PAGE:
I had the good fortune to attend a real estate conference at my alma mater, Yale University, on April 3, 2009, where I got an opportunity to tour their new state-of-the-green-art building, Kroon Hall.
So-called “green” design and construction of commercial buildings aim to save energy and water, create healthier work environments and reduce the environmental impact of construction. But does it make economic sense? Conventional wisdom holds that green design currently adds about 2% to 5% to the cost of new commercial construction, although that premium is likely to decrease as both techniques and material become more mainstream. The payback period on that investment, however, can be quite quick and the long-term economic benefits significant. Here’s my short list of bottom-line reasons to go green:
2. Get a ton of publicity: Ok, maybe you didn’t choose to follow the green-brick road for the fame and glory. Still, you’re going to want to rent or sell this building and a little profile-raising can go a long way. One sure way to stand out is by achieving LEED certification for your project. LEED (Leadership in Energy and Environmental Design) is a rating system developed by the U.S. Green Building Council. It provides recognized standards for green construction, and four levels of certification — Certified, Silver, Gold, and Platinum — based on design. Their certification is a mark of distinction worth earning.
3. Find a friendly ear at the bank: Green construction is “sustainable,” which means it should last longer than your financing, and should give you an edge in attracting and keeping tenants. In today’s financing markets there are no guarantees, but these are advantages that should work in your favor to find financing and secure the best terms.
4. Reduce demolition and materials costs: If you’re building on a site with existing structures, reuse some of the materials. You’ll save on the cost of materials, carting and disposal, while at the same time reducing impact on landfills.
5. Reduce construction costs: Passive solar heat and reduced electric lighting will generally mean you need a smaller HVAC system — less costly to install and to maintain,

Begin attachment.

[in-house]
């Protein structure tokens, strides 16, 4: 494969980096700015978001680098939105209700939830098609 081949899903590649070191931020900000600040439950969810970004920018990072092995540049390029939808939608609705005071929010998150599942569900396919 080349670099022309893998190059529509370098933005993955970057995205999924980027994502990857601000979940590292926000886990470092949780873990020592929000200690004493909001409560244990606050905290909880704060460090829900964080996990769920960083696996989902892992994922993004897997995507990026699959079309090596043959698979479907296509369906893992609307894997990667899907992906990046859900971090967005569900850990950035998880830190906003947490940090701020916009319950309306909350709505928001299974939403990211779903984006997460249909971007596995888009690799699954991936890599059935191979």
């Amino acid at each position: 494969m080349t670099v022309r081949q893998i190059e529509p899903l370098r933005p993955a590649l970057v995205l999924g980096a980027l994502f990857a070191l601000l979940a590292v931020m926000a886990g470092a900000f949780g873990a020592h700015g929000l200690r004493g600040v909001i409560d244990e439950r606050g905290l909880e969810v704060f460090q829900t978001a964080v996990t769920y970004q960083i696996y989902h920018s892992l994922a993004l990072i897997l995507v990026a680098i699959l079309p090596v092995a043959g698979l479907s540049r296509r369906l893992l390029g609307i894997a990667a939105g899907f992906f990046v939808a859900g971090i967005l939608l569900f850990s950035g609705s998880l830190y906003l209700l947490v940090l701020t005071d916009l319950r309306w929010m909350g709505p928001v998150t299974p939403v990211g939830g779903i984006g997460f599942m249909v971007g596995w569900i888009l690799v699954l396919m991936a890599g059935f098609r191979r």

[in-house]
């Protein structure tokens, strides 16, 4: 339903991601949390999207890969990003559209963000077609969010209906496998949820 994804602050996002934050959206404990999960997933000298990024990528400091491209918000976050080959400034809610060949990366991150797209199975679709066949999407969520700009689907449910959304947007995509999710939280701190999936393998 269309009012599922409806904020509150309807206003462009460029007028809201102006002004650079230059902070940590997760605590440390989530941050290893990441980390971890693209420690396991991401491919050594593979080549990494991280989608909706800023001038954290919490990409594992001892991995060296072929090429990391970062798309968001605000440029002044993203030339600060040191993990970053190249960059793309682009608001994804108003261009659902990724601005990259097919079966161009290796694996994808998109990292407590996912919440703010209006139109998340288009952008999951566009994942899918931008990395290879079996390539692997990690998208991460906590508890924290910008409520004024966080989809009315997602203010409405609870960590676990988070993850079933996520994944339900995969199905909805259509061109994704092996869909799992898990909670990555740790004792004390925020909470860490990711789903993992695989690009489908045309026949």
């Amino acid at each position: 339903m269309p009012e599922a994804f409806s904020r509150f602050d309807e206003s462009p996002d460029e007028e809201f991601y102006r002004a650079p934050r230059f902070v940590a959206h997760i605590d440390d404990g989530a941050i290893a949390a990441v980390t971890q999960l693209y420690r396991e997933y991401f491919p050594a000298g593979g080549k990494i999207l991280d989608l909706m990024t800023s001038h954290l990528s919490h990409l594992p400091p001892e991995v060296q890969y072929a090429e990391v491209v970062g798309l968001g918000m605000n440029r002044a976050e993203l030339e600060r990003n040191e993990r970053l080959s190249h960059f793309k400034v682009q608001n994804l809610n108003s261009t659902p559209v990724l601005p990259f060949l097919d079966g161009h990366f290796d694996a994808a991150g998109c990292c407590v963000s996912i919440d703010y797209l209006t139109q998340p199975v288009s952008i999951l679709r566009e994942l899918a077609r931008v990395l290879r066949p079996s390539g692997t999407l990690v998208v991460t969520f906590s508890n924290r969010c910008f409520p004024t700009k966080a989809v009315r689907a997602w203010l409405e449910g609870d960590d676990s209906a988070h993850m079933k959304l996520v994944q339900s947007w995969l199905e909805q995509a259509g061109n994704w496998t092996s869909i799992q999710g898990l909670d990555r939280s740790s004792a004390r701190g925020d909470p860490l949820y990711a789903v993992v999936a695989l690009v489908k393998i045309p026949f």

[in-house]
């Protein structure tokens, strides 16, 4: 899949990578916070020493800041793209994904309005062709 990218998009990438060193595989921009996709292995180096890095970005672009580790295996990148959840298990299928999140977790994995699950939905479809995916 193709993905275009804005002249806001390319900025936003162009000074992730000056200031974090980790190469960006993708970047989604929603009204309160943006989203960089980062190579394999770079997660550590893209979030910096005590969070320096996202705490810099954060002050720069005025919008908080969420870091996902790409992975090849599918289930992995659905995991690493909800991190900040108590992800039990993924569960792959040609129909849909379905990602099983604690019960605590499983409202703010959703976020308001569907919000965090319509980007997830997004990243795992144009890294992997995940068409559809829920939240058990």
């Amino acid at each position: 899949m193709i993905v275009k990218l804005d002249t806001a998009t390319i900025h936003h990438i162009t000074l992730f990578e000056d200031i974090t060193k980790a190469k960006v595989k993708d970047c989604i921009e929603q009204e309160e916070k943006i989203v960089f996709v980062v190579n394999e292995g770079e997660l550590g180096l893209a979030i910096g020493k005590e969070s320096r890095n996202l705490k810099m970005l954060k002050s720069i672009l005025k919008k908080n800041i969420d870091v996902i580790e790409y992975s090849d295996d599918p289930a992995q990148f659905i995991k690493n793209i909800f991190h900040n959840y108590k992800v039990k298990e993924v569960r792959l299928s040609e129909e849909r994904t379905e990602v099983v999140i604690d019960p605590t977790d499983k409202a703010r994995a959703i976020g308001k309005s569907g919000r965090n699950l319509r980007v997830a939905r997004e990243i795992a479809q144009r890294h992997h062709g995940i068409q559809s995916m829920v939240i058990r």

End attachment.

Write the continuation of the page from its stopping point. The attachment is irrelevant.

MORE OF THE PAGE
6. Reduce heating costs: Orient the building to take advantage of passive solar heat. Windows can be recessed or otherwise configured so that they allow full sun to enter in the winter, but are shaded when the sun is higher in summer.
7. Reduce electric costs: Increase natural daylight and thus reduce the number of bulbs and amount of electricity needed to run them. Add daylight sensors to minimize use when unneeded. Add photovoltaics to reduce purchased power.
8. Reduce water costs by collecting rainwater and/or recycling “greywater” from dishwashers, clothes washers, etc. and use this for landscape irrigation and toilet flushing.
9. Increase rental revenue and improve tenant retention: There is evidence to suggest that the healthier environment in green buildings improves worker productivity and reduces absenteeism. A workplace like that can improve a business’ bottom line and hence is more attractive than a similar but not-so-green space. Translation: The potential exists for higher rental rates from the green space, and fewer vacancies as well.
10. Increase property value: Increased revenue plus decreased operating expenses equals a higher Net Operating Income — and a higher NOI translates into a greater property value (read my books, do the math). To sweeten the deal even a bit further, here’s a bit of speculation: Watch for the day when commercial appraisers employ a bonus reduction in cap rate for certified green buildings.